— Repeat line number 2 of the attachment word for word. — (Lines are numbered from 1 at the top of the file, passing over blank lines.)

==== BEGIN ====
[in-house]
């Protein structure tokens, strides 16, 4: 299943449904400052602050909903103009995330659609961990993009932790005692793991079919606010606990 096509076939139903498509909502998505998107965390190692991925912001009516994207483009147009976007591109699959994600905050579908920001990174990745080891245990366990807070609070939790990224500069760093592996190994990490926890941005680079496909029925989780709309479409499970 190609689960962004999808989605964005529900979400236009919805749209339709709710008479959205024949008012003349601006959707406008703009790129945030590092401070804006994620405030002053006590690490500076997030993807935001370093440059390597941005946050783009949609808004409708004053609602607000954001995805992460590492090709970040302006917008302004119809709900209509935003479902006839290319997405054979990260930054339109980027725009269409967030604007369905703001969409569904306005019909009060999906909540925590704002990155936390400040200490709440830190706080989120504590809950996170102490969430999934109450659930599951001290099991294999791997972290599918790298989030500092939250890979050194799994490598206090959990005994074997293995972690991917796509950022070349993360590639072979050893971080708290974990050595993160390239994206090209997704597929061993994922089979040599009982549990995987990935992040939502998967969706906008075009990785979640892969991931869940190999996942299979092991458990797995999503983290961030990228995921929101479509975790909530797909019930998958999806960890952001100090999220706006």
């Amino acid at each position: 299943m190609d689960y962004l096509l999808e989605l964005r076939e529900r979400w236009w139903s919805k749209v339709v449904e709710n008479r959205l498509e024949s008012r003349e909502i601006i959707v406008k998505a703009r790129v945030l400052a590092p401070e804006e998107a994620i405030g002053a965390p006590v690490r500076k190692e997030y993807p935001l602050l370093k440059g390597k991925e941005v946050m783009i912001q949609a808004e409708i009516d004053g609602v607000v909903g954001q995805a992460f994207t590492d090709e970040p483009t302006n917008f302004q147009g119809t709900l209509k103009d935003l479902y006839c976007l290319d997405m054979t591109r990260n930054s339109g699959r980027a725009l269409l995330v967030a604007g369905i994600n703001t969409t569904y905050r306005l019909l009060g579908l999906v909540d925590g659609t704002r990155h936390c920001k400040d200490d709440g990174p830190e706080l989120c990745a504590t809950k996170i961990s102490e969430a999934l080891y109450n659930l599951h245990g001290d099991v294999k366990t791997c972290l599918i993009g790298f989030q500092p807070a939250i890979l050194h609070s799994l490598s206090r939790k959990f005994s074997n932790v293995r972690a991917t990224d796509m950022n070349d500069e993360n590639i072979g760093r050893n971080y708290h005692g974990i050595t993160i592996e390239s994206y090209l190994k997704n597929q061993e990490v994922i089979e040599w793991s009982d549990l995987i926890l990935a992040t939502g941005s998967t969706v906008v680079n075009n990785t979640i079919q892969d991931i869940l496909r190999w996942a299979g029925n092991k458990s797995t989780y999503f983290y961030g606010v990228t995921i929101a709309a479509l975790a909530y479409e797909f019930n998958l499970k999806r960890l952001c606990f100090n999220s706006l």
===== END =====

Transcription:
């Protein structure tokens, strides 16, 4: 299943449904400052602050909903103009995330659609961990993009932790005692793991079919606010606990 096509076939139903498509909502998505998107965390190692991925912001009516994207483009147009976007591109699959994600905050579908920001990174990745080891245990366990807070609070939790990224500069760093592996190994990490926890941005680079496909029925989780709309479409499970 190609689960962004999808989605964005529900979400236009919805749209339709709710008479959205024949008012003349601006959707406008703009790129945030590092401070804006994620405030002053006590690490500076997030993807935001370093440059390597941005946050783009949609808004409708004053609602607000954001995805992460590492090709970040302006917008302004119809709900209509935003479902006839290319997405054979990260930054339109980027725009269409967030604007369905703001969409569904306005019909009060999906909540925590704002990155936390400040200490709440830190706080989120504590809950996170102490969430999934109450659930599951001290099991294999791997972290599918790298989030500092939250890979050194799994490598206090959990005994074997293995972690991917796509950022070349993360590639072979050893971080708290974990050595993160390239994206090209997704597929061993994922089979040599009982549990995987990935992040939502998967969706906008075009990785979640892969991931869940190999996942299979092991458990797995999503983290961030990228995921929101479509975790909530797909019930998958999806960890952001100090999220706006």